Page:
Aroha is a Maori term that goes back to Waitaha times. It might be translated as "unconditional love", and it stands for the utmost respect for fellow human beings. You can feel Aroha, when you are invited to enter a Marae. Rituals play an important part in Maori culture, as in the Powhiri, the welcome ceremony. After the challenge, exchange of speeches and Waiata (songs), the Hongi (touching of forehead and nose) signifies the sharing of the same air, the life force, and this seals the generous inclusion into the tribe.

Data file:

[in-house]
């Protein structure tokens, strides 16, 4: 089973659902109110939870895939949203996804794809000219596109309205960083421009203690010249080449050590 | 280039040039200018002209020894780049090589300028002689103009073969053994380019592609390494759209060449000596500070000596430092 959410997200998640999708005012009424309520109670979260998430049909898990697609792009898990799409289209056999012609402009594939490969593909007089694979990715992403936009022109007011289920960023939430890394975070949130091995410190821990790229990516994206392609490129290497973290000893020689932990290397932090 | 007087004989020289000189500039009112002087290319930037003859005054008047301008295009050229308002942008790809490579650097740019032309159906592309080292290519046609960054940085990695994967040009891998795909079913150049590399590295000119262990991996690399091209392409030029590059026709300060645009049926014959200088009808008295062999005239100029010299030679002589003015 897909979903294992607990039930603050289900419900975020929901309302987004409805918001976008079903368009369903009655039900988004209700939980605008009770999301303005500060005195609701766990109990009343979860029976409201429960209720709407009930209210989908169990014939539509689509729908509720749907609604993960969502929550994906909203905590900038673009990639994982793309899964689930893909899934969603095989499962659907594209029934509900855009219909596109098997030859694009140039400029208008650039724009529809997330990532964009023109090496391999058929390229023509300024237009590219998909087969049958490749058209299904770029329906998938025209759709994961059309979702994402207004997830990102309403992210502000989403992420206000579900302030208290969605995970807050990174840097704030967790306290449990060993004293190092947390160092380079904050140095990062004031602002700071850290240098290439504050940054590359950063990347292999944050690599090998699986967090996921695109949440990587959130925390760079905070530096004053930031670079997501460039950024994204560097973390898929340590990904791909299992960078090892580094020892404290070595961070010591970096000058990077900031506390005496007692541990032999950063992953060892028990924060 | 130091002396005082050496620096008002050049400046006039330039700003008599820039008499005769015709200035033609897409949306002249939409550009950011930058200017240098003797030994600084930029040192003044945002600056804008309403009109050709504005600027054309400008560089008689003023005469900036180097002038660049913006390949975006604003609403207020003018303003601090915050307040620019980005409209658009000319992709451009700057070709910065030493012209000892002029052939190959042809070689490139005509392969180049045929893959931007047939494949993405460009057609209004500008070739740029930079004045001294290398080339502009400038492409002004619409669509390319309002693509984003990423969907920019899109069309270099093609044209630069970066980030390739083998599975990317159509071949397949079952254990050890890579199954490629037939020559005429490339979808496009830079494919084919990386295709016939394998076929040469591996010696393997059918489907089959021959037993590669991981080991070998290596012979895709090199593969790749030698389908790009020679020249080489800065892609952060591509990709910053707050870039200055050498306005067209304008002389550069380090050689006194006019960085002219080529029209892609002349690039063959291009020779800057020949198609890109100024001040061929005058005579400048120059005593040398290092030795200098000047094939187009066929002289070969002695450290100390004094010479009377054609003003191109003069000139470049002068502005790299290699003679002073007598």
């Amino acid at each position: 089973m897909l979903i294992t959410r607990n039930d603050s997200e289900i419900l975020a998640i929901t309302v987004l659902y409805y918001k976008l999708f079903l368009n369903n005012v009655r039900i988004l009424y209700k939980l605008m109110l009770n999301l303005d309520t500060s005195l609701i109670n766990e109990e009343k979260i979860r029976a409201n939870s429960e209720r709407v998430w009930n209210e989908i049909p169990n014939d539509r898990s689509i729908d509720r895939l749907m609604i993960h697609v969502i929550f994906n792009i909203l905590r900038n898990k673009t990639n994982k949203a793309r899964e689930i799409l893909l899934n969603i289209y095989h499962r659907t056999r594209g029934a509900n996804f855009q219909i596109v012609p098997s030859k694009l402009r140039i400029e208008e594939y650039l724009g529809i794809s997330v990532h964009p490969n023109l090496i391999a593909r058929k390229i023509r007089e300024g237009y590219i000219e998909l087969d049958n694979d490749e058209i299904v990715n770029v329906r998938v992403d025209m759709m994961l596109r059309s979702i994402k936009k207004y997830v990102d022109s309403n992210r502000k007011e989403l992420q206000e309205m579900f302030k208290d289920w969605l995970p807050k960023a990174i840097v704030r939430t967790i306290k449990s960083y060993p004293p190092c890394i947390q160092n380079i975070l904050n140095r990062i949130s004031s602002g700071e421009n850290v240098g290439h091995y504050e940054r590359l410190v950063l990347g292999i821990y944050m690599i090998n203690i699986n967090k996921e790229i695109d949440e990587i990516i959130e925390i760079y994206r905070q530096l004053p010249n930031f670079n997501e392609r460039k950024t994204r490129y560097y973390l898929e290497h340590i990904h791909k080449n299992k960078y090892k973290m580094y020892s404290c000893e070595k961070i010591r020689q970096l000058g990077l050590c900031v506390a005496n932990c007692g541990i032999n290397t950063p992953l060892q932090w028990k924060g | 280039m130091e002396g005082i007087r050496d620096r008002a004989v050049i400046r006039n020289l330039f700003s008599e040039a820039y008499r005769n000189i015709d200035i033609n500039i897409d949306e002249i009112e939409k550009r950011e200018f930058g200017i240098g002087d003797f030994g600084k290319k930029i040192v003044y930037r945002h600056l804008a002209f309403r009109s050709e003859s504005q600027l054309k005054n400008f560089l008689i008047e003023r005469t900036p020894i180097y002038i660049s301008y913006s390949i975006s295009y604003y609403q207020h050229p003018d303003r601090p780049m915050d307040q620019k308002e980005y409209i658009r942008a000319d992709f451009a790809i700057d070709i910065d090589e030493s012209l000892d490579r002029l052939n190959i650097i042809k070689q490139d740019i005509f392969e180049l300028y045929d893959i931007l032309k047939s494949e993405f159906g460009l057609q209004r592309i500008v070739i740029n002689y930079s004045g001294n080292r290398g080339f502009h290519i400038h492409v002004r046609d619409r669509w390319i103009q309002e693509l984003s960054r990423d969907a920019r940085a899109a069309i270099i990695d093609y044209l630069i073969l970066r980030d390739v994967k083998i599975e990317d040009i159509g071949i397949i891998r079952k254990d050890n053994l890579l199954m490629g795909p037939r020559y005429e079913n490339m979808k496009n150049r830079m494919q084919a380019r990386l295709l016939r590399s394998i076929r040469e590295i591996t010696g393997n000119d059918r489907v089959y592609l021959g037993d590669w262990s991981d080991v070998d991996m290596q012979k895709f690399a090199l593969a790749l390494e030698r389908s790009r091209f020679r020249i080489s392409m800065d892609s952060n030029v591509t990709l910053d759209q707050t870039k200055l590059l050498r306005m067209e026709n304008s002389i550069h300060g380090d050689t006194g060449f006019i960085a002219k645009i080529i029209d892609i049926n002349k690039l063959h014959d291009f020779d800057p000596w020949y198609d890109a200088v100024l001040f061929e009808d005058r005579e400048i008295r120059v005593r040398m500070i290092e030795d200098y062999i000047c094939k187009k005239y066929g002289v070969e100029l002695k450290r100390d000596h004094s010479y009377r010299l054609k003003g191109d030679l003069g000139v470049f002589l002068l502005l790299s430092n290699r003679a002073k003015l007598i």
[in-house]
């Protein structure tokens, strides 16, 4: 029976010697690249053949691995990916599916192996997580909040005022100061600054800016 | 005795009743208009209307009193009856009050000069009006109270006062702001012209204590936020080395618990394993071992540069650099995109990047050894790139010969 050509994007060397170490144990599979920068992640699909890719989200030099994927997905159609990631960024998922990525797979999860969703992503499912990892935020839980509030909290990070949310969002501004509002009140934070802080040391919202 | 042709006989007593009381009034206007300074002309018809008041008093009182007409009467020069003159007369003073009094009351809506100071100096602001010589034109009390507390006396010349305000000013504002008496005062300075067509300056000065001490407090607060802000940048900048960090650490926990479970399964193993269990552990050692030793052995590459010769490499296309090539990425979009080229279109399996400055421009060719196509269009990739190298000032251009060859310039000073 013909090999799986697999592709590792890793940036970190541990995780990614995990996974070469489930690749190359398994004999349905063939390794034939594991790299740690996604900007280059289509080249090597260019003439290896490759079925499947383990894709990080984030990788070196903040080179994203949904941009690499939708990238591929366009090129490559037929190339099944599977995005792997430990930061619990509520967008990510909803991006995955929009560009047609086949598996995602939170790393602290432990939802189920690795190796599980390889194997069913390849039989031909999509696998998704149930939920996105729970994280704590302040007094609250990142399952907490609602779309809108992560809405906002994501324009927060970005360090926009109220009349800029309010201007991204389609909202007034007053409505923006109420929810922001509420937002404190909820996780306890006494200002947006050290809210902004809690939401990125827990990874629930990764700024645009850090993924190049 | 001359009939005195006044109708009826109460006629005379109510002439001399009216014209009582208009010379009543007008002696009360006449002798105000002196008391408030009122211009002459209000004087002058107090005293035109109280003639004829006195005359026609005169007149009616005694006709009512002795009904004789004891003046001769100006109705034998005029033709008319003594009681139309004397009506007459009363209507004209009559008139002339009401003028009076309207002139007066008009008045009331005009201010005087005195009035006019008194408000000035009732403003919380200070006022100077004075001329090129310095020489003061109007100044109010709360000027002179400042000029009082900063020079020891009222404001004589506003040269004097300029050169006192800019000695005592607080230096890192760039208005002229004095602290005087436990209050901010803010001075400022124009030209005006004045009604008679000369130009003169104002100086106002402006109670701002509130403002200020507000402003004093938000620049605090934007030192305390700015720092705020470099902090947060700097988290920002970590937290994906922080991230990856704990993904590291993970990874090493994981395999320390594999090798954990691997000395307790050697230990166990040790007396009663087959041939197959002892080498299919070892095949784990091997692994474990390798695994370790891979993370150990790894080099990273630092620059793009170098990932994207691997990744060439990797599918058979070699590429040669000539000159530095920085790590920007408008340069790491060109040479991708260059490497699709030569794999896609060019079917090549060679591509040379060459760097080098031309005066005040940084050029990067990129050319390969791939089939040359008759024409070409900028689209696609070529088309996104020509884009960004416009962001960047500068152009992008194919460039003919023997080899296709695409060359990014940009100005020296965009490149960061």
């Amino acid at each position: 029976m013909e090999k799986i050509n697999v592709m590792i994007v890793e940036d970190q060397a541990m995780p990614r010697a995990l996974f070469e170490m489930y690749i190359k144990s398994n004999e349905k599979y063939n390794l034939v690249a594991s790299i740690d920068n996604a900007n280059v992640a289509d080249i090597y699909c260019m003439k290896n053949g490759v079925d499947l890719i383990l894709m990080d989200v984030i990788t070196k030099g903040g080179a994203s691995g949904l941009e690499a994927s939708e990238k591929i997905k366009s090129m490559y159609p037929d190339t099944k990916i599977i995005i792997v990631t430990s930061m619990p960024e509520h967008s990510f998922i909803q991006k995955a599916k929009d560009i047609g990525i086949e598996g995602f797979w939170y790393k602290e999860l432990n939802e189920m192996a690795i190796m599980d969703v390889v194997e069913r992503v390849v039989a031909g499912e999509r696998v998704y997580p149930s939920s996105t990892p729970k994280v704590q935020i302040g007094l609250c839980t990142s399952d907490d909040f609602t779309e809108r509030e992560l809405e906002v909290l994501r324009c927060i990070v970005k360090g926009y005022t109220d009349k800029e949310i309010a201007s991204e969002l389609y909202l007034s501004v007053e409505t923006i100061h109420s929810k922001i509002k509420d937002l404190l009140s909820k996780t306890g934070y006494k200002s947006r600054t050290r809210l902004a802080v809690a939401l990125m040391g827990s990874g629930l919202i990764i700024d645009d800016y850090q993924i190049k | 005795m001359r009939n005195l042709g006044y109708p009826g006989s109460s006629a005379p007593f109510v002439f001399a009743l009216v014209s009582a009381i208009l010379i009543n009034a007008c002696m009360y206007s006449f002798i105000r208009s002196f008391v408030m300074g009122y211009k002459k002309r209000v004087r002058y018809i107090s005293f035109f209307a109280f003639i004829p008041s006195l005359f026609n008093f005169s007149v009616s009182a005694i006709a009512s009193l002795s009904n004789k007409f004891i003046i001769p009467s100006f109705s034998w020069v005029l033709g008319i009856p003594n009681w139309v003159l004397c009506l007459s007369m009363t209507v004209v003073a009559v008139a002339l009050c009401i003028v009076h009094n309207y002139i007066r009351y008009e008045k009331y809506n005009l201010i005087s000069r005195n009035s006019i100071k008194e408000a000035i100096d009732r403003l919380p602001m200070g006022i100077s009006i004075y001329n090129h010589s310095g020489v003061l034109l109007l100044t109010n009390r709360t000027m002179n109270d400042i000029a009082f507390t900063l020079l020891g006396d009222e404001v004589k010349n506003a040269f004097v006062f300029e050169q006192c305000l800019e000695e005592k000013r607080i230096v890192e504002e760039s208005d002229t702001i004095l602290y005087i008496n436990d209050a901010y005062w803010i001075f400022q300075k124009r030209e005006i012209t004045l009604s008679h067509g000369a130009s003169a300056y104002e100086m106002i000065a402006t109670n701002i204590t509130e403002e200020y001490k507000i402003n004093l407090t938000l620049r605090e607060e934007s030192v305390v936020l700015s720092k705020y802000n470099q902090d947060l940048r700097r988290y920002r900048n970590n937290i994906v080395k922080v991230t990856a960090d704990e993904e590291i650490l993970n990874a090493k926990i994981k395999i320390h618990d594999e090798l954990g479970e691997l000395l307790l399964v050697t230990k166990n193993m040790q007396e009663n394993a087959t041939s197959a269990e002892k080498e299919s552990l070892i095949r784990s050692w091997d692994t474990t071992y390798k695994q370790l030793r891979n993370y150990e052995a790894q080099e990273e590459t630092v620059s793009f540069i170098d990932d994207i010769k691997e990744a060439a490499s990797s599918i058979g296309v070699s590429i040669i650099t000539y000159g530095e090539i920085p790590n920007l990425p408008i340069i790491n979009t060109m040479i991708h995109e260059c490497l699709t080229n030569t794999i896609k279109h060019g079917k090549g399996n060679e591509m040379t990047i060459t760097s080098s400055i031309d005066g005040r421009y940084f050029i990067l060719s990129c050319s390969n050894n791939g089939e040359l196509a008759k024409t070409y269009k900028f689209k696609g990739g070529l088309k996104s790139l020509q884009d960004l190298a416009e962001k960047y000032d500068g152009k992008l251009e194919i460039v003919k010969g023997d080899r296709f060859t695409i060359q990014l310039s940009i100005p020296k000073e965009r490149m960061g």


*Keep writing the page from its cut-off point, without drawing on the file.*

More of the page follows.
A common ritual at gatherings is the use of the Tokutoku, or talking stick. Whoever holds the stick can speak whatever they want for however long they want. Holding the stick creates the space for everyone hearing each other. This is the prerequisite for peace.Everyone needs to have a say, and what everyone has to say needs to be validated, not necessarily be agreed with, but heard. In spaciousness there is place for everyone. There is no time pressure: "it takes as long as it takes." This is Aroha in action, and we are in the fortunate position in this country that this spirit of Aroha has been kept alive in an unbroken lineage of being passed on from generation to generation.